CH. XVI. -- Showing that prosperity will slip through a man's fingers.
WE slept at Duengnas the first night, and reached Valladolid on the following day, about four o'clock in the afternoon. We alighted at the inn of the most respectable appearance in the town. I left the care of the mules to my fellow, and went up to a room whither I ordered my portmanteau to be carried by a waiter. As I felt a little weary, I threw myself on a couch in my boots, and fell asleep involuntarily. It was almost night when I awoke. I called for Ambrose. He was not to be found in the house; but made his appearance in a short time. I asked him where he had been: he answered in his godly way, that he was just come from church, whither he went for the purpose of thanksgiving, by reason that we had been graciously preserved from all perils and dangers between Burgos and Valladolid. I commended his piety; and ordered a chicken to be roasted for supper.
At the moment when I was giving this order, my landlord came into my room with a light in his hand. That cursed candle served to introduce a lady, handsome, but not young, and very richly attired. She leant upon an usher, none of the youngest, and a little blackamoor was her train-bearer. I was under no small surprise when this fair incognita, with a profound obeisance, begged to know if my name might happen to be Signor Gil Blas of Santillane? I had no sooner blundered out yes, than she released her sweet hand from the custody of the usher, and embraced me with a transport of joy, of which I knew less and less what to make. Heaven be praised, cried she, for all its mercies! You are he, noble sir, the very man of whom I was in quest. By this introduction I was reminded of my friend the parasite at Pegnaflor, and was on the point of suspecting the lady to be no better than an honest woman should be: but her finale gave me a much higher opinion of her. I am, continued she, first cousin to Donna Mencia de Mosquera, whom you have so greatly befriended. It was but this morning I received a letter from her. She writes me word that having learnt your intention of going to Madrid, she wished me to receive you hospitably on your journey, if you went this way. For these two hours have I been parading the town. From inn to inn have I gone to inform myself what strangers were in the house; and I gathered from the landlord's description that you were most likely to have been my cousin's deliverer. Since then I have found you out, you shall know by experience my gratitude to the friends of my family, and especially to my dear cousin's hero. You will take up your abode, if you please, at my house. Your accommodations will be better. I wished to excuse myself; and told the lady that I could not be so troublesome: but her importunities were more than a match for my modesty. A carriage was waiting at the door of the inn to convey us. She saw my portmanteau taken care of with her own eyes, because, as she justly observed, there were a great many light-fingered gentry about Valladolid -- to be sure there were a great many light-fingered gentry about Valladolid, as she justly observed! In short, I got into the carriage with her and the old usher, and suffered myself to be carried off bodily from the inn, to the great annoyance of the landlord, who saw himself thus weaned from all the little perquisites he had reckoned on from my abode under his roof.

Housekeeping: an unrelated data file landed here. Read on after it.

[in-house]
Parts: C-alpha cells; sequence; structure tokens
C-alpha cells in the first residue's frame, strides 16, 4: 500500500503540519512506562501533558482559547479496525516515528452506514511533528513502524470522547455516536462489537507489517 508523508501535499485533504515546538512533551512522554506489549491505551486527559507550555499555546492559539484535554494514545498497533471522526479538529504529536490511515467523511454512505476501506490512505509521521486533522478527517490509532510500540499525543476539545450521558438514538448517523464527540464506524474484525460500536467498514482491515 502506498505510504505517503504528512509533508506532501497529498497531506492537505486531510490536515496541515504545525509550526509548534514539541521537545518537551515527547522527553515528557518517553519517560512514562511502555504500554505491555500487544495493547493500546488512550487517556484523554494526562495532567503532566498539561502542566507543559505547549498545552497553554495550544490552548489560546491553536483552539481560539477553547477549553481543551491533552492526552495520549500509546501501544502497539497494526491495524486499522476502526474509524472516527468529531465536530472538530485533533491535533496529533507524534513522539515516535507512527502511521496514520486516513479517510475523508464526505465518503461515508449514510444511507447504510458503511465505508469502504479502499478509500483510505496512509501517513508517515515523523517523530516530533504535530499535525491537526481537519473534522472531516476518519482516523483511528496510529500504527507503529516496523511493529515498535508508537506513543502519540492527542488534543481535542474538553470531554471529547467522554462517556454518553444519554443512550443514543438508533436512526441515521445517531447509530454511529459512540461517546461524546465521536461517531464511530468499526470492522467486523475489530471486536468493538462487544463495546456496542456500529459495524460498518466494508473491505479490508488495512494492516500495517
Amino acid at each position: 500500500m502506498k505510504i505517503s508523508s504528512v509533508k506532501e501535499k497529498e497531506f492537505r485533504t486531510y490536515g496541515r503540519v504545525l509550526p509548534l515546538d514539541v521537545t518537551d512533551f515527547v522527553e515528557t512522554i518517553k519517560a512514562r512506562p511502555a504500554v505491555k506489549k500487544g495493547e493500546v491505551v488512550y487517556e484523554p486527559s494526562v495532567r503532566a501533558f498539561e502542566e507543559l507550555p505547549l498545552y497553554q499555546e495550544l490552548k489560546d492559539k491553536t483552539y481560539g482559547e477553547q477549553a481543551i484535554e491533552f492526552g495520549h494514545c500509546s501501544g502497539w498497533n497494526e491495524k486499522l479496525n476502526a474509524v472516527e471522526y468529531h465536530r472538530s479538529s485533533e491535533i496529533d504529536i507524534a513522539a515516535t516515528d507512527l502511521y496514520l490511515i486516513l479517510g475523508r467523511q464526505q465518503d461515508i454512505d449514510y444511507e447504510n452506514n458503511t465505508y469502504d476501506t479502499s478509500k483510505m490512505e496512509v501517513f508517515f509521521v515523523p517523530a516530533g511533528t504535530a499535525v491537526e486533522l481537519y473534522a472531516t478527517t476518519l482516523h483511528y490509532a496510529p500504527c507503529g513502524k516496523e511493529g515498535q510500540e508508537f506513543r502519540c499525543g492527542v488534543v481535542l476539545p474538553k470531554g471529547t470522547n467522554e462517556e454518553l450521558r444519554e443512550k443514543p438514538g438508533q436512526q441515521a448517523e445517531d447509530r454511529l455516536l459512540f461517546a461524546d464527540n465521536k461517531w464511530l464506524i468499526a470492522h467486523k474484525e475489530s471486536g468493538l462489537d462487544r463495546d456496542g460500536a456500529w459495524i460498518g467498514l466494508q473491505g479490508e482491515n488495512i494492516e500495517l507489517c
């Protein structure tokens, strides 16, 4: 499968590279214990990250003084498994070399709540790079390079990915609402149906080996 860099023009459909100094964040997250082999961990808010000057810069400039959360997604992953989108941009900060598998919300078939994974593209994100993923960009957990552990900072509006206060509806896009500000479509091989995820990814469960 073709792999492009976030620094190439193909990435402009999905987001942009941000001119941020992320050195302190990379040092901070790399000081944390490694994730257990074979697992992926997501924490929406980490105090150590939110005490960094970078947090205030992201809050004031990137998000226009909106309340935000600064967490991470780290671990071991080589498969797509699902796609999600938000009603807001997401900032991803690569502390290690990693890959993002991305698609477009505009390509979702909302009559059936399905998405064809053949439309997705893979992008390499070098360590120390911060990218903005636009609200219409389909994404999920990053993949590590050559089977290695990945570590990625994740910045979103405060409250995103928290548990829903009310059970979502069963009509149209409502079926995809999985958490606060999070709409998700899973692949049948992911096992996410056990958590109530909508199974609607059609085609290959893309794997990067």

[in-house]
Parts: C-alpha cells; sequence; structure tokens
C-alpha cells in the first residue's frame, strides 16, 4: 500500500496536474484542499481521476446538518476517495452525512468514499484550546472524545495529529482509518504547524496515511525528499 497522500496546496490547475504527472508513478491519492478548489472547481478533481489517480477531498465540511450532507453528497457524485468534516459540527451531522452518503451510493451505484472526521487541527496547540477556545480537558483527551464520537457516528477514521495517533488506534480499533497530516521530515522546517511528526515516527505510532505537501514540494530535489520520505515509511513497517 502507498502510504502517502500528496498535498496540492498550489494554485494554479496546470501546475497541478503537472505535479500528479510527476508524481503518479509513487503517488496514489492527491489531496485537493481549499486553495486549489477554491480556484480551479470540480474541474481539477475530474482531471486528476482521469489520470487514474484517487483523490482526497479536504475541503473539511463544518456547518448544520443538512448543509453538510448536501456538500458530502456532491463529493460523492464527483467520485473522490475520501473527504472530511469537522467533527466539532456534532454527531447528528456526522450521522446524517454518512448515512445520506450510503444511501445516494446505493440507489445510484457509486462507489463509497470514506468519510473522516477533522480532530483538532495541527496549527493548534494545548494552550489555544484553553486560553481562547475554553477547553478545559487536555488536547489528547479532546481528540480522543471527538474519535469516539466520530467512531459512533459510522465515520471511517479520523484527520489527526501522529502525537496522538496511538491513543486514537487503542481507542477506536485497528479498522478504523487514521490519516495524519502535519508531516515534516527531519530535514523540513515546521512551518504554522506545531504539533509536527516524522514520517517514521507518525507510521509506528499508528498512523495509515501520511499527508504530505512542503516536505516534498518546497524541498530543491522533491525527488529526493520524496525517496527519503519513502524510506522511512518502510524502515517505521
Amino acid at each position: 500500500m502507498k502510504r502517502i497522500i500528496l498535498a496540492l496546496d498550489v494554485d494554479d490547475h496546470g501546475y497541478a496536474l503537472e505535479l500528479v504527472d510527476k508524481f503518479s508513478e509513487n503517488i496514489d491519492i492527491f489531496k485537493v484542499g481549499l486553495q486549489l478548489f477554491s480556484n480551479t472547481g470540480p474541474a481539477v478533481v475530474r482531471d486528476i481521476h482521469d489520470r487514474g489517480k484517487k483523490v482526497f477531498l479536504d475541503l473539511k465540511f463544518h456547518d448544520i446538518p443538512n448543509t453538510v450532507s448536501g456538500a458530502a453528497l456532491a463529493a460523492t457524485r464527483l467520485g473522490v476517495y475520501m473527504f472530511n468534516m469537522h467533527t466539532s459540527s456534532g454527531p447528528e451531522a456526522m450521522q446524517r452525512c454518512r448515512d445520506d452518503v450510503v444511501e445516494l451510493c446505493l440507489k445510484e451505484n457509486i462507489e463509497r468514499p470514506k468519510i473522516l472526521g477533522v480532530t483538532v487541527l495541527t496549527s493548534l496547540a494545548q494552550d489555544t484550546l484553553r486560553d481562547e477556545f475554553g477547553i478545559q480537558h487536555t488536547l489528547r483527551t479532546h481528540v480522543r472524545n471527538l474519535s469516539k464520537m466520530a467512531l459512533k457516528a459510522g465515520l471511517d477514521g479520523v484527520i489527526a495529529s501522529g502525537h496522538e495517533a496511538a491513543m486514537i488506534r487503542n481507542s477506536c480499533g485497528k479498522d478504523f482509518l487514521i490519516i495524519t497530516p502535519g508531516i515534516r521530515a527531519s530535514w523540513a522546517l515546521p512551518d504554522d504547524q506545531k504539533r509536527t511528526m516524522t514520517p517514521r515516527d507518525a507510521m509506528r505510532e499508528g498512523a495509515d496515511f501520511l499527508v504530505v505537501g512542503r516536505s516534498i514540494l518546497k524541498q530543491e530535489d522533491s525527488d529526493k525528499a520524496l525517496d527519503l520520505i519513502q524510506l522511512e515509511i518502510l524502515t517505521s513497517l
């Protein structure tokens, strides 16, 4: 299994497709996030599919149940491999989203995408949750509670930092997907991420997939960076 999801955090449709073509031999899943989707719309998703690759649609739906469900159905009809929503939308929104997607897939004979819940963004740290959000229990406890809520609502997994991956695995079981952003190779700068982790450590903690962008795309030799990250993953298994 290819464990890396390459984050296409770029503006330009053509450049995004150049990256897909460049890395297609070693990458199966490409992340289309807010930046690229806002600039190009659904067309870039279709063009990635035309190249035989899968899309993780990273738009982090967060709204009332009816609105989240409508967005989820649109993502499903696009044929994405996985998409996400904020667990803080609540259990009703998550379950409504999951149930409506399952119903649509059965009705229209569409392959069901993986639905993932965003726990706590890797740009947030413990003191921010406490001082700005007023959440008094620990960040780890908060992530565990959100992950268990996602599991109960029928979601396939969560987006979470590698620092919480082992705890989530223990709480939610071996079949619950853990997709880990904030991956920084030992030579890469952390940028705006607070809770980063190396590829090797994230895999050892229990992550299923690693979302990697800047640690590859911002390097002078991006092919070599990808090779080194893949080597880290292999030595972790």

Our carriage, having rolled on some distance, stopped. We alighted at the door of a handsome house, and went up-stairs into a well-furnished apartment, illuminated by twenty or thirty wax candles. Several servants were in waiting, of whom the lady inquired whether Don Raphael was come. They answered, No. She then addressed herself to me: Signor Gil Blas, I am waiting for my brother's return from a country seat of ours, about two leagues distant. What an agreeable surprise will it be to him to find a man under his roof to whom our family is so much indebted! At the very moment she had finished this pretty speech we heard a noise, and were informed at the same time that it was occasioned by the arrival of Don Raphael. This spark soon made his appearance. He was a young man of portly figure and genteel manners. I am in ecstacy to see you back again, brother, said the lady; you will assist me in doing the honours to Signor Gil Blas of Santillane. We can never do enough to show our sense of his kindness to our kinswoman, Donna Mencia. Here, read this letter I have just received. Don Raphael opened the envelope, and read aloud as follows: